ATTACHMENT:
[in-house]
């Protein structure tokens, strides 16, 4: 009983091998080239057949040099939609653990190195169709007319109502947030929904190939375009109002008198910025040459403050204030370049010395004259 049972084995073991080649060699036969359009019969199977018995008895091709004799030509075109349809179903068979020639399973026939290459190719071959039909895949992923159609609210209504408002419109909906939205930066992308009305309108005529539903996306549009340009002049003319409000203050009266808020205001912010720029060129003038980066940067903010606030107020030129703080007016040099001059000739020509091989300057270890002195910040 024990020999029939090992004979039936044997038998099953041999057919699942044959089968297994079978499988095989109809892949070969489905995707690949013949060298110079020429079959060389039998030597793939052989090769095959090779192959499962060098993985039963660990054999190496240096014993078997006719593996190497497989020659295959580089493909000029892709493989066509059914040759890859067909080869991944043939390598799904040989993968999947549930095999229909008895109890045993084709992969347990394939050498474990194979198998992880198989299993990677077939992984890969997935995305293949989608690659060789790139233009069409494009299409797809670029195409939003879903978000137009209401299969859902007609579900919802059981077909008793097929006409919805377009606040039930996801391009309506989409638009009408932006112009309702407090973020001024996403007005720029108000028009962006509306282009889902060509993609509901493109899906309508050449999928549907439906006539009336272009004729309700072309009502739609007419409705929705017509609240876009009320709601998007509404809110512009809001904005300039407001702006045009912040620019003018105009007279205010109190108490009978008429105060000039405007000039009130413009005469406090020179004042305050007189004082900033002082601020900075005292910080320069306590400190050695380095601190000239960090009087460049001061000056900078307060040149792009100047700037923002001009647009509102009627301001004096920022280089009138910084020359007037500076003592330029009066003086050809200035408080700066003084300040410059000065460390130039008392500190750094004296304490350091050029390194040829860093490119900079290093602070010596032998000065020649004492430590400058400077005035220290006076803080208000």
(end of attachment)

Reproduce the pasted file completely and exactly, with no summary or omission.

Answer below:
[in-house]
């Protein structure tokens, strides 16, 4: 009983091998080239057949040099939609653990190195169709007319109502947030929904190939375009109002008198910025040459403050204030370049010395004259 049972084995073991080649060699036969359009019969199977018995008895091709004799030509075109349809179903068979020639399973026939290459190719071959039909895949992923159609609210209504408002419109909906939205930066992308009305309108005529539903996306549009340009002049003319409000203050009266808020205001912010720029060129003038980066940067903010606030107020030129703080007016040099001059000739020509091989300057270890002195910040 024990020999029939090992004979039936044997038998099953041999057919699942044959089968297994079978499988095989109809892949070969489905995707690949013949060298110079020429079959060389039998030597793939052989090769095959090779192959499962060098993985039963660990054999190496240096014993078997006719593996190497497989020659295959580089493909000029892709493989066509059914040759890859067909080869991944043939390598799904040989993968999947549930095999229909008895109890045993084709992969347990394939050498474990194979198998992880198989299993990677077939992984890969997935995305293949989608690659060789790139233009069409494009299409797809670029195409939003879903978000137009209401299969859902007609579900919802059981077909008793097929006409919805377009606040039930996801391009309506989409638009009408932006112009309702407090973020001024996403007005720029108000028009962006509306282009889902060509993609509901493109899906309508050449999928549907439906006539009336272009004729309700072309009502739609007419409705929705017509609240876009009320709601998007509404809110512009809001904005300039407001702006045009912040620019003018105009007279205010109190108490009978008429105060000039405007000039009130413009005469406090020179004042305050007189004082900033002082601020900075005292910080320069306590400190050695380095601190000239960090009087460049001061000056900078307060040149792009100047700037923002001009647009509102009627301001004096920022280089009138910084020359007037500076003592330029009066003086050809200035408080700066003084300040410059000065460390130039008392500190750094004296304490350091050029390194040829860093490119900079290093602070010596032998000065020649004492430590400058400077005035220290006076803080208000």